UK POWER transmission and distribution networks face major changes with the increasing reliance on alternative methods of generation, the ICE energy board warned last week.
Board member Anthony Price said that to meet the government's targets for 20% renewable energy effectively, 'we have to solve the problem of losing large amounts of wind power'. He added that while the UK was not yet reliant on renewable energy, Western Denmark, Northern Germany and Ireland were facing the problem of accommodating temporary shortfalls in windpower.
Price cited the hurricane which hit Scandinavia in January which resulted in turbines tripping because of excessively high wind speeds. The massive drop in power left large areas of southern Scandinavia without supply for up to three days.
The challenge is multiple and is not just a British problem, he said. International transmission links (interconnectors) are limited and many need to be upgraded to meet the EU's recommendations The EU wants these to be equal to at least 10% of generation capacity.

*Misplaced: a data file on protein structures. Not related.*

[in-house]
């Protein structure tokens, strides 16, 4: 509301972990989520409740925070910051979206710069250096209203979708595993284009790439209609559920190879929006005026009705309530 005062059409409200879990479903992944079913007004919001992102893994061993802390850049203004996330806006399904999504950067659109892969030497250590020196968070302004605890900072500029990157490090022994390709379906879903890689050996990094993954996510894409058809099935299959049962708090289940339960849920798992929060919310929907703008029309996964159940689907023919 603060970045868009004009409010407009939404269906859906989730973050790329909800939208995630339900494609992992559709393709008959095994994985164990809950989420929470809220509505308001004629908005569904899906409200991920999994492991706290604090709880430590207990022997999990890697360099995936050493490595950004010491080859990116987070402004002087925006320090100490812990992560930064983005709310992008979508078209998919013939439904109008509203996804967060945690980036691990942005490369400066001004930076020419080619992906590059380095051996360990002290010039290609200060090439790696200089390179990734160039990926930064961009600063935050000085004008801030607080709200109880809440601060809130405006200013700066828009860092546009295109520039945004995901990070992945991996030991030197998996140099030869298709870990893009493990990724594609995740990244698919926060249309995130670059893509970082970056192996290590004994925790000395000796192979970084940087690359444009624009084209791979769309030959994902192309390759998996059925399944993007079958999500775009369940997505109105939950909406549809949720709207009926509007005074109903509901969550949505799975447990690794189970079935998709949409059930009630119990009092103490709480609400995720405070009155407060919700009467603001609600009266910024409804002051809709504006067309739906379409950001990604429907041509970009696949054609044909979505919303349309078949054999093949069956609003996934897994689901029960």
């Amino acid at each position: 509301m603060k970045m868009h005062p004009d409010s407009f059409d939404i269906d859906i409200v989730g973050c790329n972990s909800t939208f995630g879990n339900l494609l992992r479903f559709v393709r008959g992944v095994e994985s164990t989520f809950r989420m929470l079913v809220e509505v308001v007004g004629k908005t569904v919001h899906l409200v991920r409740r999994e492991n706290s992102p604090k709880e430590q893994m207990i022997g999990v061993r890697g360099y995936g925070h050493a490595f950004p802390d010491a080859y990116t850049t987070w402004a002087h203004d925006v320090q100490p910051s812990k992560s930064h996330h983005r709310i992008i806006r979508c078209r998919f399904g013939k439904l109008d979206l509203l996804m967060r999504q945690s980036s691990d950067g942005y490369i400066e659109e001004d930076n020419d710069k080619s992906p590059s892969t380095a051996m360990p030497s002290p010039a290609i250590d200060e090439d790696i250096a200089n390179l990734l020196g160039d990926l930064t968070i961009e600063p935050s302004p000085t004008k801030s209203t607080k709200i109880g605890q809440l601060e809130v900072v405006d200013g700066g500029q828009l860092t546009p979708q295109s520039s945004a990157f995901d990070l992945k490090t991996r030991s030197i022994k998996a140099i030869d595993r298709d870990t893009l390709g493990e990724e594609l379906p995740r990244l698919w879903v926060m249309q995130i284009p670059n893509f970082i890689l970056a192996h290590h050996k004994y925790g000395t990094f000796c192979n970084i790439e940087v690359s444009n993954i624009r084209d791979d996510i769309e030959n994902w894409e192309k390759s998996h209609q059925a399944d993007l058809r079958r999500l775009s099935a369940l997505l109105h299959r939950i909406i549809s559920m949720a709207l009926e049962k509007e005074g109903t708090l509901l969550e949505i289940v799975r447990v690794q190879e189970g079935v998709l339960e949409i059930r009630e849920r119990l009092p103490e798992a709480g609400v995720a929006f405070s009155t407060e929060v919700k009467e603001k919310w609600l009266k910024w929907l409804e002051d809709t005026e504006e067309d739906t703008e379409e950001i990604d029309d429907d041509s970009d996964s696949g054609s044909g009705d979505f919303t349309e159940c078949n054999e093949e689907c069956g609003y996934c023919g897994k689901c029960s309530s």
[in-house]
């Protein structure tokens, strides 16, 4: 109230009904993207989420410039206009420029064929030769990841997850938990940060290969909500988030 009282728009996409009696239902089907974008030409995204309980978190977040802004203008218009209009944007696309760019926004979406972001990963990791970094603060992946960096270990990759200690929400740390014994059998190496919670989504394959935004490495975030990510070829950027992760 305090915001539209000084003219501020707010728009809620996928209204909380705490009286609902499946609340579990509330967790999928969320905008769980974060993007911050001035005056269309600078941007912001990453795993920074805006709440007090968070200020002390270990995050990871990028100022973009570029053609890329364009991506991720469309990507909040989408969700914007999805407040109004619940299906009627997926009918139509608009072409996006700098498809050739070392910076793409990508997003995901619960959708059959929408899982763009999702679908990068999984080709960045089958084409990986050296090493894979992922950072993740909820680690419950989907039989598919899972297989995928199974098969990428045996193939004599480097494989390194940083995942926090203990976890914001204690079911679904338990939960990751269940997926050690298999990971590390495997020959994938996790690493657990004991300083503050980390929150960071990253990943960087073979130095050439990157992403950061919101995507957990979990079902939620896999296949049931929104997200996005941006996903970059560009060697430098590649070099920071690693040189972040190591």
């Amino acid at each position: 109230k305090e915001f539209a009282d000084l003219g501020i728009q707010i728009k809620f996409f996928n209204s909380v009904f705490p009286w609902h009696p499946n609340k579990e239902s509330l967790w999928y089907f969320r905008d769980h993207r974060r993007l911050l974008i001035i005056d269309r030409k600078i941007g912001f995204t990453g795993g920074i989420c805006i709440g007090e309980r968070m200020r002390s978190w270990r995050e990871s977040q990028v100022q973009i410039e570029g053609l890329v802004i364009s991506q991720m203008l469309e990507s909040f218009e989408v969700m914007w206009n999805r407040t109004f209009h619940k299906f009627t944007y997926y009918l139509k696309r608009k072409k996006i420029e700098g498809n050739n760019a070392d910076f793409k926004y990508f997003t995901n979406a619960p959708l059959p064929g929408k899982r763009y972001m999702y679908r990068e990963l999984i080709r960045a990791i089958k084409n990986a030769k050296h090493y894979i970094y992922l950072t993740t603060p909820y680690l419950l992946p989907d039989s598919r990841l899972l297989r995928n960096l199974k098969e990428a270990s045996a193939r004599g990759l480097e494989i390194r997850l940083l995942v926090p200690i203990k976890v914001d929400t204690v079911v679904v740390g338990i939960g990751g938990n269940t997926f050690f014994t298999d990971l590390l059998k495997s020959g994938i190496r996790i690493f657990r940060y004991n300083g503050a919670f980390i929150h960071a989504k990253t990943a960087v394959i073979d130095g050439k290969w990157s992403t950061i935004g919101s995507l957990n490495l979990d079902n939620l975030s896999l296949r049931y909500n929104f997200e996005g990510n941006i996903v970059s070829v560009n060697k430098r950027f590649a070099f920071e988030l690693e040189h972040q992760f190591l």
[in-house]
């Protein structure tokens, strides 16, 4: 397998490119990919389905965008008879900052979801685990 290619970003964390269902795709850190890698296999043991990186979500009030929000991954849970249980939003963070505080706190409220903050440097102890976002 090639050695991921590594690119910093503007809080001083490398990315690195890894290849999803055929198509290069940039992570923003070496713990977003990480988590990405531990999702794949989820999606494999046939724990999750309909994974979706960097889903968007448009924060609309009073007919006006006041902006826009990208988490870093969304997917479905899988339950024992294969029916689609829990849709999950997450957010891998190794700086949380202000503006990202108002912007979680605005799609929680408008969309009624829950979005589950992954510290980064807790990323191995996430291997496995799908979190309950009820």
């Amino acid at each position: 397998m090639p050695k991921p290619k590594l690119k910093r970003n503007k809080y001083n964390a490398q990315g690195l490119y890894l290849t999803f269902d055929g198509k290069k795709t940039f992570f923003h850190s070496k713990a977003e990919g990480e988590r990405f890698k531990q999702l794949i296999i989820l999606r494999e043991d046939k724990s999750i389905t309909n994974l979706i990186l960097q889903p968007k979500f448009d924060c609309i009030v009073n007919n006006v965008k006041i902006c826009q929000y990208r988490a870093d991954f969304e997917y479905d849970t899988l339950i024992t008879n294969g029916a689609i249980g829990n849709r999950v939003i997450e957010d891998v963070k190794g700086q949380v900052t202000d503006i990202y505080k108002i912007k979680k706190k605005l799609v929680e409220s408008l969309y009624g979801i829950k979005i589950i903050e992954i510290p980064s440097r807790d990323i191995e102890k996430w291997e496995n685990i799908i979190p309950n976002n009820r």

The advent of alternative power generation sources in the distribution network - combined heat and power and wind power - mean that the network has to operate two way. This raises questions of voltage and frequency control in the distribution systems.
'It's like walking towards the edge of a cliff. Once you reach that point, if you have the rope and the equipment to get down the face, you're fine. If not -' . With the ICE Environment & Sustainability Board, the Energy Board has submitted evidence to the Department for the Environment, Food & Rural Affairs' Review of Climate Change Programme.
The board has also been invited to contribute to the DTI's Review of the Renewable Obligation. Katie Davidson will collate the board's response.